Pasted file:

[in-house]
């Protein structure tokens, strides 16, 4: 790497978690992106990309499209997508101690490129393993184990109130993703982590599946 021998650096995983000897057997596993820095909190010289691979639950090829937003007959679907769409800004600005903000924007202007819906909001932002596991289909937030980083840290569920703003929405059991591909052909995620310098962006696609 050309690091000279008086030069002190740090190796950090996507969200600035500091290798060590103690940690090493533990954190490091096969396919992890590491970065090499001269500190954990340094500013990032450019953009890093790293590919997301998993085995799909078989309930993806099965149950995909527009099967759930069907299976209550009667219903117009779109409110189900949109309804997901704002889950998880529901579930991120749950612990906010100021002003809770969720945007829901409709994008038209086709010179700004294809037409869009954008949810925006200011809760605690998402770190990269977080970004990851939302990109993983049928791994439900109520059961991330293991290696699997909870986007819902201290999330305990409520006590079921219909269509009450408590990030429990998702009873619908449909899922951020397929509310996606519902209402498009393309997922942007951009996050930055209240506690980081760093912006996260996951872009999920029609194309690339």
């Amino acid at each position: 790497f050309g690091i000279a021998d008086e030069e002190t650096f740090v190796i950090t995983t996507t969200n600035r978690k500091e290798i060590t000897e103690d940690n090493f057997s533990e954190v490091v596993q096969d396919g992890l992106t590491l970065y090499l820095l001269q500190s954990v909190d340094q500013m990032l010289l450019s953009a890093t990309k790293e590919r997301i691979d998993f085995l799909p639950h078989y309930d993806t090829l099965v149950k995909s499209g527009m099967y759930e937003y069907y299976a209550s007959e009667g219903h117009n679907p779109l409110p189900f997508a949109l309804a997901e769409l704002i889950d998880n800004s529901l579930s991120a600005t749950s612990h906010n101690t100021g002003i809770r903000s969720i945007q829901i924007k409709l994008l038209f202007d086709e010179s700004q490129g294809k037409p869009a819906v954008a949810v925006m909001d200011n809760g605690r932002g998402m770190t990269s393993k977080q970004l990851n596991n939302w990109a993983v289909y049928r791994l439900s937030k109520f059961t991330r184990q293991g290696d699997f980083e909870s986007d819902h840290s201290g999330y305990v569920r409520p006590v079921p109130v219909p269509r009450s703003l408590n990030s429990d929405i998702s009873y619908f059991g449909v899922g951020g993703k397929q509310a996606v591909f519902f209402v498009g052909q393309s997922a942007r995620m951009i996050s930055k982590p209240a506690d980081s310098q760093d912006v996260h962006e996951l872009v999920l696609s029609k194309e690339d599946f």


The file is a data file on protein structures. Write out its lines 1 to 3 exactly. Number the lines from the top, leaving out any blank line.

[in-house]
């Protein structure tokens, strides 16, 4: 790497978690992106990309499209997508101690490129393993184990109130993703982590599946 021998650096995983000897057997596993820095909190010289691979639950090829937003007959679907769409800004600005903000924007202007819906909001932002596991289909937030980083840290569920703003929405059991591909052909995620310098962006696609 050309690091000279008086030069002190740090190796950090996507969200600035500091290798060590103690940690090493533990954190490091096969396919992890590491970065090499001269500190954990340094500013990032450019953009890093790293590919997301998993085995799909078989309930993806099965149950995909527009099967759930069907299976209550009667219903117009779109409110189900949109309804997901704002889950998880529901579930991120749950612990906010100021002003809770969720945007829901409709994008038209086709010179700004294809037409869009954008949810925006200011809760605690998402770190990269977080970004990851939302990109993983049928791994439900109520059961991330293991290696699997909870986007819902201290999330305990409520006590079921219909269509009450408590990030429990998702009873619908449909899922951020397929509310996606519902209402498009393309997922942007951009996050930055209240506690980081760093912006996260996951872009999920029609194309690339």
């Amino acid at each position: 790497f050309g690091i000279a021998d008086e030069e002190t650096f740090v190796i950090t995983t996507t969200n600035r978690k500091e290798i060590t000897e103690d940690n090493f057997s533990e954190v490091v596993q096969d396919g992890l992106t590491l970065y090499l820095l001269q500190s954990v909190d340094q500013m990032l010289l450019s953009a890093t990309k790293e590919r997301i691979d998993f085995l799909p639950h078989y309930d993806t090829l099965v149950k995909s499209g527009m099967y759930e937003y069907y299976a209550s007959e009667g219903h117009n679907p779109l409110p189900f997508a949109l309804a997901e769409l704002i889950d998880n800004s529901l579930s991120a600005t749950s612990h906010n101690t100021g002003i809770r903000s969720i945007q829901i924007k409709l994008l038209f202007d086709e010179s700004q490129g294809k037409p869009a819906v954008a949810v925006m909001d200011n809760g605690r932002g998402m770190t990269s393993k977080q970004l990851n596991n939302w990109a993983v289909y049928r791994l439900s937030k109520f059961t991330r184990q293991g290696d699997f980083e909870s986007d819902h840290s201290g999330y305990v569920r409520p006590v079921p109130v219909p269509r009450s703003l408590n990030s429990d929405i998702s009873y619908f059991g449909v899922g951020g993703k397929q509310a996606v591909f519902f209402v498009g052909q393309s997922a942007r995620m951009i996050s930055k982590p209240a506690d980081s310098q760093d912006v996260h962006e996951l872009v999920l696609s029609k194309e690339d599946f």